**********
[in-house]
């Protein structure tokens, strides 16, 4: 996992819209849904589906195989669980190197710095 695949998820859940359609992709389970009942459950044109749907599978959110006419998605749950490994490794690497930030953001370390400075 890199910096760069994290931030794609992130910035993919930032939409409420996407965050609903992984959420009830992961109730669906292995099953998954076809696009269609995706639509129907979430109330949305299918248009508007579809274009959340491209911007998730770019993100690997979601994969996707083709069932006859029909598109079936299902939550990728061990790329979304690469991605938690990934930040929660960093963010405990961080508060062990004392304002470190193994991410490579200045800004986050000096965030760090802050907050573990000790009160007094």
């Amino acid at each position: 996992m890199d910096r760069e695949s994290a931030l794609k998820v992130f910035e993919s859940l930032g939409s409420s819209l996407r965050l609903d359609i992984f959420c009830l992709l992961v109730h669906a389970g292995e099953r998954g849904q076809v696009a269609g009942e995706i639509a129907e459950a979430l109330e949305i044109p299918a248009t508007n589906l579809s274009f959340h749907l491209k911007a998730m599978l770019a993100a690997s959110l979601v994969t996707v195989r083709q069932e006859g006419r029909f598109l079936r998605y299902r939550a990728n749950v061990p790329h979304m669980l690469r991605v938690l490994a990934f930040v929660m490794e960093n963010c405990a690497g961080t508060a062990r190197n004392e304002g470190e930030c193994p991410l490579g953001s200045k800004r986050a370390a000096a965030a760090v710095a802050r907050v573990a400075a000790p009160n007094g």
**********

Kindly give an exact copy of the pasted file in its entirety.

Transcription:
[in-house]
């Protein structure tokens, strides 16, 4: 996992819209849904589906195989669980190197710095 695949998820859940359609992709389970009942459950044109749907599978959110006419998605749950490994490794690497930030953001370390400075 890199910096760069994290931030794609992130910035993919930032939409409420996407965050609903992984959420009830992961109730669906292995099953998954076809696009269609995706639509129907979430109330949305299918248009508007579809274009959340491209911007998730770019993100690997979601994969996707083709069932006859029909598109079936299902939550990728061990790329979304690469991605938690990934930040929660960093963010405990961080508060062990004392304002470190193994991410490579200045800004986050000096965030760090802050907050573990000790009160007094």
């Amino acid at each position: 996992m890199d910096r760069e695949s994290a931030l794609k998820v992130f910035e993919s859940l930032g939409s409420s819209l996407r965050l609903d359609i992984f959420c009830l992709l992961v109730h669906a389970g292995e099953r998954g849904q076809v696009a269609g009942e995706i639509a129907e459950a979430l109330e949305i044109p299918a248009t508007n589906l579809s274009f959340h749907l491209k911007a998730m599978l770019a993100a690997s959110l979601v994969t996707v195989r083709q069932e006859g006419r029909f598109l079936r998605y299902r939550a990728n749950v061990p790329h979304m669980l690469r991605v938690l490994a990934f930040v929660m490794e960093n963010c405990a690497g961080t508060a062990r190197n004392e304002g470190e930030c193994p991410l490579g953001s200045k800004r986050a370390a000096a965030a760090v710095a802050r907050v573990a400075a000790p009160n007094g």